ANNAPOLIS -- "Hang on, a roller is coming," shouted the skipper of a small boat bobbing on waves a couple miles above the Bay Bridge. Heck, there was no need for concern. If the angler fell overboard, he would have landed in another boat.
That's how busy things were in the upper bay on the opener of the fall rockfish season. And this was not one of those disappointing affairs where someone forgot to call the fish. They were there.
Welcome to Love Point, the Chesapeake's most popular spot for drifting live eels. When those of us aboard Capt. Ed Darwin's charterboat Becky D approached the fleet it loomed like a city with tuna towers breaking the horizon like skyscrapers.
The hard bottom stretch frequented by rock in the fall isn't very big, but there had to be 250 boats squeezing in for a crack at big fish, and they ranged from 14-footers to the huge Magic Marlin and Liquidator, which normally fish the distant canyons off Ocean City.
Some fishermen spent as much time fending off other boats with their hands as they did handling a rod. Believe me, things were as crowded as the floor of the Chesapeake Bay Boat Show on a Saturday afternoon.
But, anglers were catching fish -- also losing them as their striper ran under a nearby boat. The pops of line snapping could be heard above the gusts that topped 15 knots, which also added to boat handling problems.
It was like the opener of the baseball season; everyone found an excuse for skipping work. Morris, Jeff and Bill aboard our boat for instance. "No last names please," pleaded Morris.
Bill got the first fish of the day -- a 12-pounder -- when we briefly tried several miles below Love Point, but with 50 boats there we thought things were crowded, and moved north. Darwin, who considers trolling something akin to kissing one's sister, wanted to drift eels where there was room to get them wet.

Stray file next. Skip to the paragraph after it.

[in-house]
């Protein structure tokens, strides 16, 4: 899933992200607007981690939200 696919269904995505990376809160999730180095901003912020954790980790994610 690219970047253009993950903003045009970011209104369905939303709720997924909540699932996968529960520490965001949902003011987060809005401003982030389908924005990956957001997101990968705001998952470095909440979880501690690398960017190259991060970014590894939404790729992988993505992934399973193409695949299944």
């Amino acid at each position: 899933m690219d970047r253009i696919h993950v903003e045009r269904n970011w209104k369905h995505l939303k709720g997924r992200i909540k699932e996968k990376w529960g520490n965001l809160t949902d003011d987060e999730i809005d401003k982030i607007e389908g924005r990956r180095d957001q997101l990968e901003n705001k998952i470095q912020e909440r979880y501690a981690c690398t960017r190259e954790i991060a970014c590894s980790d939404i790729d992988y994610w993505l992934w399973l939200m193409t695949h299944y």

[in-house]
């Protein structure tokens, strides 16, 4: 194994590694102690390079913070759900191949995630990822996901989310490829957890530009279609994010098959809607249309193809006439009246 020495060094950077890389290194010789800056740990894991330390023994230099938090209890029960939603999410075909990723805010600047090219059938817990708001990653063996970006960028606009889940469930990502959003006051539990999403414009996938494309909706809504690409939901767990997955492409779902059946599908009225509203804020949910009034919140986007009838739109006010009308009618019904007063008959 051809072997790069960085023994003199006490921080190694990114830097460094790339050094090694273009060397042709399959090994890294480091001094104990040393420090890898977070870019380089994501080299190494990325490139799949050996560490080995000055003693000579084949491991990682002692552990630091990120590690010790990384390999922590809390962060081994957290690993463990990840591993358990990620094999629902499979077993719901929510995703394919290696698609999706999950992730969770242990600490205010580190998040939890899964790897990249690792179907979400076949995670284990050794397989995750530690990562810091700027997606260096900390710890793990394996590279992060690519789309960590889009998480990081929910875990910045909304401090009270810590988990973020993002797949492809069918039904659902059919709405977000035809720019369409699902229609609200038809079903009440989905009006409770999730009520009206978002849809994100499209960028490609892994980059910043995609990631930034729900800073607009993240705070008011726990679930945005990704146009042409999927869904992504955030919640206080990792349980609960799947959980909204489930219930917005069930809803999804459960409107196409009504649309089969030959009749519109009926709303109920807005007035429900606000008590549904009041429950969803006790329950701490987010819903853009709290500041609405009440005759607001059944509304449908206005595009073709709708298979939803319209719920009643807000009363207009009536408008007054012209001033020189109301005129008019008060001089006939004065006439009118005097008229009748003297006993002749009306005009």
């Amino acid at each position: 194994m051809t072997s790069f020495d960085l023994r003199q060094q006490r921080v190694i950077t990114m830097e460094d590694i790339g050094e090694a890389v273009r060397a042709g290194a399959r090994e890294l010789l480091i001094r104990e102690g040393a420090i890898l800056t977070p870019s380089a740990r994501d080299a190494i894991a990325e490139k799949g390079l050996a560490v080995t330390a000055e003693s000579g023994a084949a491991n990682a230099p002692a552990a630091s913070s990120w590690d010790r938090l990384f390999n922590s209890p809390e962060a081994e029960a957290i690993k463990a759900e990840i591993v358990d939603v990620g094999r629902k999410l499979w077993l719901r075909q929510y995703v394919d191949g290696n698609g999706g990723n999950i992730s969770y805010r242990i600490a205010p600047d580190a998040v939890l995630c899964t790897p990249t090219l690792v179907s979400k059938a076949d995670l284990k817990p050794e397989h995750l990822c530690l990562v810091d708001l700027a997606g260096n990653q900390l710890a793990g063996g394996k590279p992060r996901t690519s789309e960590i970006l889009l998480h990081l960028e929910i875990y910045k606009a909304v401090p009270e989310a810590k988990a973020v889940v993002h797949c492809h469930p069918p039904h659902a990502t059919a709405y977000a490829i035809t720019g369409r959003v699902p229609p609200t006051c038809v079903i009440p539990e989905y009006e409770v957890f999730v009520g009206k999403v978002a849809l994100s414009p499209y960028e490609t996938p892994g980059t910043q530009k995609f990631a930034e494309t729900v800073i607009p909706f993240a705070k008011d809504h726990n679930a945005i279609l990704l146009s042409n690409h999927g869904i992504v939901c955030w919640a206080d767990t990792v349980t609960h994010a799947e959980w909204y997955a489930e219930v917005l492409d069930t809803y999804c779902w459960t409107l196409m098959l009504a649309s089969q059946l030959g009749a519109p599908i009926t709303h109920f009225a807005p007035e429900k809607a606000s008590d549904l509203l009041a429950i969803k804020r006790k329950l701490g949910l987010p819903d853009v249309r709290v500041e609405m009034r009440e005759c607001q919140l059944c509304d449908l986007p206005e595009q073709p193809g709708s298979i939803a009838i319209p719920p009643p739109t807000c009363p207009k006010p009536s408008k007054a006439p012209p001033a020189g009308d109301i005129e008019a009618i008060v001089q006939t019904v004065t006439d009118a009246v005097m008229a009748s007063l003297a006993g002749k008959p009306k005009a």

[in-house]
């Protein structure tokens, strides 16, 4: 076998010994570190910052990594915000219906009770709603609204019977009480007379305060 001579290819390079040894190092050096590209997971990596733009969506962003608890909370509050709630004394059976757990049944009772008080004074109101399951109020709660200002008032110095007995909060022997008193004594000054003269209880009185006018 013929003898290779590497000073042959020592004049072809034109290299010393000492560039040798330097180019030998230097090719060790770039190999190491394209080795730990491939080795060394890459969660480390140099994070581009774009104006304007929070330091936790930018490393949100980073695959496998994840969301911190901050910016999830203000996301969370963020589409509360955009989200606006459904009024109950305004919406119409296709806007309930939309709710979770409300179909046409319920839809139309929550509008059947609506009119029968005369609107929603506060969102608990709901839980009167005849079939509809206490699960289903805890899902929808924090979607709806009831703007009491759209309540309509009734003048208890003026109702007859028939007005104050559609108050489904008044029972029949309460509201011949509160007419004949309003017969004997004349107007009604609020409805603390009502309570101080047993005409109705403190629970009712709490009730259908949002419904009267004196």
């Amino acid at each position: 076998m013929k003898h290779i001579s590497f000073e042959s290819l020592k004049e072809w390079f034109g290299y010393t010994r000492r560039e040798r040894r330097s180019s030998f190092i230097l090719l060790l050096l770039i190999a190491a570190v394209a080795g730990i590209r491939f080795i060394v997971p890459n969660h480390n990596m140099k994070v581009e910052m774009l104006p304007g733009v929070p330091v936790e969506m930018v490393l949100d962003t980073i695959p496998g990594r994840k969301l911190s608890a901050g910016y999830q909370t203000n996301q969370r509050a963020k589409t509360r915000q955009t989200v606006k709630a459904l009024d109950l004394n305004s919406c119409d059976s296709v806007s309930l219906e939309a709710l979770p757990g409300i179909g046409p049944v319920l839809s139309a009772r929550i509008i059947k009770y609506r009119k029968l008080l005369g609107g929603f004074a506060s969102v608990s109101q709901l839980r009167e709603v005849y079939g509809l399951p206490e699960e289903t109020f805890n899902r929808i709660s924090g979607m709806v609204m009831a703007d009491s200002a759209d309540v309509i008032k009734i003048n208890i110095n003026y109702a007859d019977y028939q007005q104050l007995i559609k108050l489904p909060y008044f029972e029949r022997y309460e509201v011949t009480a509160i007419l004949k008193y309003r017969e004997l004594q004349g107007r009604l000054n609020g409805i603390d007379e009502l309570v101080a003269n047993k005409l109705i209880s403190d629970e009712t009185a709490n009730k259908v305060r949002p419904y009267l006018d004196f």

After a few futile passes at Love Point, he decided to leave for waters above there, but no rock responded. "If they're around, they'll bite as soon as the eel hits bottom," said Darwin, as he headed back to the traffic jam.
After 15 minutes we decided again it was too much, but it took us another 15 minutes to get out of the jam, complicated when the small boat Hammer whizzed through the fleet fast enough to tow a waterskier as fishermen shouted obscenities and waved their fists.
Had we wanted blues, they were available. One big school was breaking on the Dumping Grounds with birds diving to snatch fleeing bait -- but we already had too many blues slash our eels. Rock take the whole eel, blues only want a third of it.
And it's expensive feeding blues to eels at from 95 cents to $1.25 for each bait.
Next we set up shop at the Bay Bridge where we drifted eels close to pilings. There was less traffic there -- until someone caught a fish. Then it was like a gold rush. The sight of a man holding a net ready attracted all other boats within sight.
At Piling 41 there were probably 30 boats taking turns rounding ** the pile when the sailboat SeaScape moved in too close to watch and got caught by a gust of wind. It came charging through the fleet, its mast blown at such a severe angle it appeared destined to catch the piling while the bow smashed into two small fishing craft.
Suddenly the gust died, and somehow or other it made it through the congregation without mishap -- other than shrieks from irate anglers whose drifting pattern was broken by the uncalled-for intrusion.
Finally, at a piling the number of which I won't disclose for obvious reasons, we struck fish, and other boats skippered by fellows who played by the rules waited their turn to move in and make their pass. Almost as soon as the baits hit bottom, rock grabbed them.
They were of 6 to 12 pounds, long, lean and hungry, but with other boats crowding in there was no time to play them. It was reel them in quickly or chance losing them. In 28 minutes, we had the seven that filled our boat's creel of eight, two for each angler.
That's what fishing is all about; waiting, then catching. All good things come to those who wait, congestion or not.